Life will keep me moving forward.  The sadness and anger will once again recede.  But today, I just grieve.

Hit Rewind and Erase

I want a do-over of today. I am tired and worn-out. Work has been challenging and exhausting, with a little extra slam-head-against-desk stuff. We have been over scheduled, so the kids haven’t gotten enough rest. We have been stressed at work, so our tempers have been short and the kids haven’t gotten the attention they deserve.

We traveled this weekend, jamming three visits into an eight hour period. Then we jammed ourselves in the car this morning to get home so we could jam a week’s worth of homework and business work into an afternoon. This was mission impossible from the beginning.

It ended with the eldest slamming his door in tears. I yelled at the husband in frustration. The dog hid in her crate. The little one built a fort out of pillows.

Irritation grew and tempers flared as the hours ticked off without getting everything done. Then came more tears as the youngest collapsed to the floor in tears after being ignored all afternoon.  I wanted to collapse in tears too, and I didn’t give him the sympathy he so desperately needed.

Our refrigerator is empty. When I say empty, I mean empty like it is brand-new. It is empty to the point where you could not assemble even a snack, unless you wanted ketchup and mustard straight from the jar. So we ate take-out in silence. The little one feel asleep on his bed, fully clothed, as we were preparing his bath.

Now I am taking a break from the endless list of work I have to complete. A song came on about looking back at the end of your life. I don’t want to look back at today. If I had my way, I would hit rewind, erase, and try it all again.

I know that my life isn’t defined by these tired, frustrated, exhausted moments, but it can be defeating.  Sometimes pushing through the week’s list of endless to-dos just seems to bring on the next week’s list.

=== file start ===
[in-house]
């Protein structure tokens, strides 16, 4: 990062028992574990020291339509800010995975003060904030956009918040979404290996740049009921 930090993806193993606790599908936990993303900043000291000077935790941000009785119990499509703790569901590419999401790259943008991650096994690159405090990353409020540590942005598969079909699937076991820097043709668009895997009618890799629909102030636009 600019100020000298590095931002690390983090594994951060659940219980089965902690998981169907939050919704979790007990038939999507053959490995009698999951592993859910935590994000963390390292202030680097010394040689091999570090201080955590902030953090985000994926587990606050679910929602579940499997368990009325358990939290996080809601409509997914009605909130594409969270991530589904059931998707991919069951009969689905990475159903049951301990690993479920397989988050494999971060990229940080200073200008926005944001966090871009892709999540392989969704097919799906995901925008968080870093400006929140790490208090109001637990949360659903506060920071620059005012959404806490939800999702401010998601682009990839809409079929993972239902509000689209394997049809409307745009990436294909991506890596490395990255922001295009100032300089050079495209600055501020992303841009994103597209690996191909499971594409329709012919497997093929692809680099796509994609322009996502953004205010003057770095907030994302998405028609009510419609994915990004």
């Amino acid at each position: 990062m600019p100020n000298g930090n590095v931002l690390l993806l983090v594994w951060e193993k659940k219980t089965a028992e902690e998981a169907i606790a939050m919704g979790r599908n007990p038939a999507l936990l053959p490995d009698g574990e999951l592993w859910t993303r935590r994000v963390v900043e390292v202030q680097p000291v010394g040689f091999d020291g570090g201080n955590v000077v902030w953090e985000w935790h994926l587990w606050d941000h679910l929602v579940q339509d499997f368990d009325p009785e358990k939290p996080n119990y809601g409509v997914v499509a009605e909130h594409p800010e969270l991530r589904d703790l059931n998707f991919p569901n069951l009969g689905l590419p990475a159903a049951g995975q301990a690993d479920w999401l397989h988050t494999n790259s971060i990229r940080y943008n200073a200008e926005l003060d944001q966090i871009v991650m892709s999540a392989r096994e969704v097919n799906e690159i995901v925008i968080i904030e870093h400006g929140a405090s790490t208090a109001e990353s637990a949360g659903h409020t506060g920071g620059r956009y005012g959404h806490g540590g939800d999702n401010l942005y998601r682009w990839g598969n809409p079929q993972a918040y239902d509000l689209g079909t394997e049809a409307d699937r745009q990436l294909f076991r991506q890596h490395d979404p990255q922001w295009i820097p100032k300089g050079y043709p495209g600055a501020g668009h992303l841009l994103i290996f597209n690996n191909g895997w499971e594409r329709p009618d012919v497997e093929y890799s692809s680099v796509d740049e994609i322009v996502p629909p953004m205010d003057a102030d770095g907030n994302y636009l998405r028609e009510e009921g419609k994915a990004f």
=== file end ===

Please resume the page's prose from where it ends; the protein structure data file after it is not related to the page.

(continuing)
I paused the other day as I went to date a check – it is almost the end of April.  I can’t believe the first quarter of this year is gone and I don’t remember enjoying it.  I am always just pushing to get through the week, with the belief that next week will be better.  I realized that I am not trying to rewind – I am on fast-forward.  It is the consistent belief that maybe this part of my movie sucks, so I just need to fast-forward to the next scene.

Even as I write this, I know next week will be better. I will be through our business deal, the homework projects will be turned in, and someone will go to the grocery store (preferably my husband).

I know I can’t live on rewind, because I don’t always like that part of my movie.  (Plus prior scenes have me with very questionable haircuts and bad outfits.) So I’ll just get through the bad parts and keep watching for the next scene.

Everyone be QUIET!!!

Family vacation time! Just 6 1/2 hours in a car together before we start a week of happiness together…

The morning started rocky. We worked late the night before and woke with an endless list of things to get done. My 8 year old told me that I shouldn’t have put off so much for that morning. It was a good point, but not appreciated. With a death stare on my face, I told him he could have packed us and he said, “You didn’t ask me and you didn’t give me a list.” These were also good points. Note to self – 8 year old packs for the next trip. 

For the next two hours, the kids drove us crazy as they walked around with their backpacks on, repeatedly asking if we were leaving soon. By the time we piled into the car, I was ready for a vacation from this vacation.